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First of all I am a total noob to regular expressions, so this may be optimized further, and if so, please tell me what to do. Anyway, after reading several articles about regex, I wrote a little regex for my password matching needs:


What I am trying to do is: it must start with an uppercase letter, must contain a lowercase letter, must contain at least one number must contain at least on special character and must be between 8-20 characters in length. The above somehow works but it doesn't force special chars(. seems to match any character but I don't know how to use it with the positive lookahead) and the min length seems to be 10 instead of 8. what am I doing wrong?

PS: I am using to test this.

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what are the special characters you want to allow? – p.s.w.g Sep 4 '13 at 21:43
What's the point of the (?=.*[A-Z]) check if you know the password must start with a capital letter (i.e. you have ^[A-Z]+[a-z0-9])? – arshajii Sep 4 '13 at 21:44
Oh, silly passwords :> Just require 12 characters (and maybe limit to 100) and let it be whatever otherwise. – user2246674 Sep 4 '13 at 21:46
There are about a million dialects of regex, what language or tool are you writing the regex for? – jwg Sep 4 '13 at 21:46
But yes, . will match anything in most regex dialects except when it is escaped \. or in a character class [.] (and there are also some line-ending caveats sometimes). – user2246674 Sep 4 '13 at 21:47
up vote 0 down vote accepted

The following should work:


I removed the (?=.*[A-Z]) because the requirement that you must start with an uppercase character already covers that. I added (?=.*[^a-zA-Z0-9]) for the special characters, this will only match if there is at least one character that is not a letter or a digit. I also tweaked the length checking a little bit, the first step here was to remove the + after the [A-Z] so that we know exactly one character has been matched so far, and then changing the .{8,20} to .{7,19} (we can only match between 7 and 19 more characters if we already matched 1).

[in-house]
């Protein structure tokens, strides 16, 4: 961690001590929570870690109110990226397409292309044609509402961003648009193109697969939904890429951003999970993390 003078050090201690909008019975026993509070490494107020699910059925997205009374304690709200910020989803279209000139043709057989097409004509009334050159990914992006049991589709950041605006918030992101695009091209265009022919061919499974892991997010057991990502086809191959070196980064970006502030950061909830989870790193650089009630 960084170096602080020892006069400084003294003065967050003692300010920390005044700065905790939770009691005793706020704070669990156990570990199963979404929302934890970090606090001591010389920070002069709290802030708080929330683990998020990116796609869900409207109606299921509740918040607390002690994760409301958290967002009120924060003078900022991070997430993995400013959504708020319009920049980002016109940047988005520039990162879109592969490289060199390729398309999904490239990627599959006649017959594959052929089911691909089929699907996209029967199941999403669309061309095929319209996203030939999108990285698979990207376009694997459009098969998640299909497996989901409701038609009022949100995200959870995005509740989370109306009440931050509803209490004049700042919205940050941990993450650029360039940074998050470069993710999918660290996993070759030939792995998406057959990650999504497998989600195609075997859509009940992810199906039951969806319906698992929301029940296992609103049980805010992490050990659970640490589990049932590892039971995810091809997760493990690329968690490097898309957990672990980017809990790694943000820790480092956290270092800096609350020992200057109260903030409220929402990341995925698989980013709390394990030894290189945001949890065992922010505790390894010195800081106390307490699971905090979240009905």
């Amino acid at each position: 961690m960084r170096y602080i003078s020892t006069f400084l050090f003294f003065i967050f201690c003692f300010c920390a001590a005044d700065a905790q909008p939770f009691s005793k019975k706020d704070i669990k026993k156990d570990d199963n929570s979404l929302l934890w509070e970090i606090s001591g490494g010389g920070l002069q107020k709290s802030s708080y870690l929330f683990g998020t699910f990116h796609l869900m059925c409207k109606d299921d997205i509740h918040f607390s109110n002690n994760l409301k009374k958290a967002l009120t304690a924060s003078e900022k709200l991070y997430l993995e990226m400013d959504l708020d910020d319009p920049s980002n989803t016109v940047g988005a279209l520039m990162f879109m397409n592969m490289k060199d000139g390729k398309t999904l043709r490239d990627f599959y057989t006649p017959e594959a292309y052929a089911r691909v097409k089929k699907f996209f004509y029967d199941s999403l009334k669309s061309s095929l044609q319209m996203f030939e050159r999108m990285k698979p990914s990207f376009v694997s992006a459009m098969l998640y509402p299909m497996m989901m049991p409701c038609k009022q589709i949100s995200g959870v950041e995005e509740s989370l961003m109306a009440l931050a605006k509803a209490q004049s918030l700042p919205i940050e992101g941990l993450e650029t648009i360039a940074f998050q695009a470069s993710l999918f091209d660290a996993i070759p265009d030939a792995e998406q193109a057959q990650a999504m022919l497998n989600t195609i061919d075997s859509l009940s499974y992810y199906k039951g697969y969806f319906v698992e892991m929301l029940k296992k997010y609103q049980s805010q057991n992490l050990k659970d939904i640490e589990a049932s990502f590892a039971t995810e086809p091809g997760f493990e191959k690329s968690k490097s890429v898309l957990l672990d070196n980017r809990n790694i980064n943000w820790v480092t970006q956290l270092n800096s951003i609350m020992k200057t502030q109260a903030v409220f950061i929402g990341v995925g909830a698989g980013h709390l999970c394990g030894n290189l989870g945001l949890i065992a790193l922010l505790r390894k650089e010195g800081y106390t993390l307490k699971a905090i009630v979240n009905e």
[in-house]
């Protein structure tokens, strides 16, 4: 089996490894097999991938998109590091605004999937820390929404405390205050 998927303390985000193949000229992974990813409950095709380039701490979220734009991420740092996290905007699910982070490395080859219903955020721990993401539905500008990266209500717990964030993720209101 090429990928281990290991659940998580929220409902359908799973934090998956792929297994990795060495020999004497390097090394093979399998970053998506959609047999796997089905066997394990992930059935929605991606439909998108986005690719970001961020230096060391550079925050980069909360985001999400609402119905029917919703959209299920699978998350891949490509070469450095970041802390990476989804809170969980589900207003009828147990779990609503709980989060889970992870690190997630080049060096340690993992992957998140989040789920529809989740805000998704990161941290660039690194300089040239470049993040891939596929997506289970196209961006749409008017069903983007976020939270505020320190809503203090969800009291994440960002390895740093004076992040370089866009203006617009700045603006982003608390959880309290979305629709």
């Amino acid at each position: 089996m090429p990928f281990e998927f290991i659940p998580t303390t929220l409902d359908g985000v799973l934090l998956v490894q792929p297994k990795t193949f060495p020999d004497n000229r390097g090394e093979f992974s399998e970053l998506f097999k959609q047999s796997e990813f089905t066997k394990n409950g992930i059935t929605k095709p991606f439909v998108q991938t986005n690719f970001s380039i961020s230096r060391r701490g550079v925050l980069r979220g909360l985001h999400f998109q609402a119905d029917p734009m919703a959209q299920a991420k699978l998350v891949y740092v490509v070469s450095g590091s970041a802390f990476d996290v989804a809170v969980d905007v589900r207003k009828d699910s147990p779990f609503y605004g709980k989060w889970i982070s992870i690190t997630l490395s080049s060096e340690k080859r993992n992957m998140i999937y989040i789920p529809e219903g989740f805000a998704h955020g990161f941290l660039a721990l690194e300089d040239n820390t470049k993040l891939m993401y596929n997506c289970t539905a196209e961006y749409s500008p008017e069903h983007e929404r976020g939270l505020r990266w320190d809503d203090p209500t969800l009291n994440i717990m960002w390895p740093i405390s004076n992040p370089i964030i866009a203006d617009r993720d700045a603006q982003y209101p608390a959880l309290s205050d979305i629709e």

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Let's strip away the assertions and just look at your base pattern alone:


This will match one or more uppercase Latin letters, followed by by a single lowercase Latin letter or decimal digit, followed by 8 to 20 of any character. So yes, at minimum this will require 10 characters, but there's no maximum number of characters it will match (e.g. it will allow 100 uppercase letters at the start of the string). Furthermore, since there's no end anchor ($), this pattern would allow any trailing characters after the matched substring.

I'd recommend a pattern like this:


Where !@#$ is a placeholder for whatever special characters you want to allow. Don't forget to escape special characters if necessary (\, ], ^ at the beginning of the character class, and- in the middle).

Using POSIX character classes, it might look like this:


Or using Unicode character classes, it might look like this:


Note: each of these considers a different set of 'special characters', so they aren't identical to the first pattern.

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Might be worth adding that in an international context, it would be wiser to use POSIX character classes [:upper:], [:lower:], [:alpha:], [:digit:], and [:alphanum:] as appropriate. Makes the pattern work for other languages and makes the regex more readable as a pleasant side effect. – Conspicuous Compiler Sep 4 '13 at 21:58
@ConspicuousCompiler I agree that this isn't the most localizable solution, and I probably wouldn't use it myself. I personally prefer unicode classes to POSIX, although I'm not sure if that makes it more compatible, since it requires the engine to support POSIX / Unicode character classes. In any case, I've provided a tweaked version for both. – p.s.w.g Sep 4 '13 at 22:13

Well, here is how I would write it, if I had such requirements - excepting situations where it's absolutely not possible or practical, I prefer to break up complex regular expressions. Note that this is English-specific, so a Unicode or POSIX character class (where supported) may make more sense:

/^[A-Z]/ && /[a-z]/ && /[1-9]/ && /[whatever special]/ && ofCorrectLength(x)

That is, I would avoid trying to incorporate all the rules at once.

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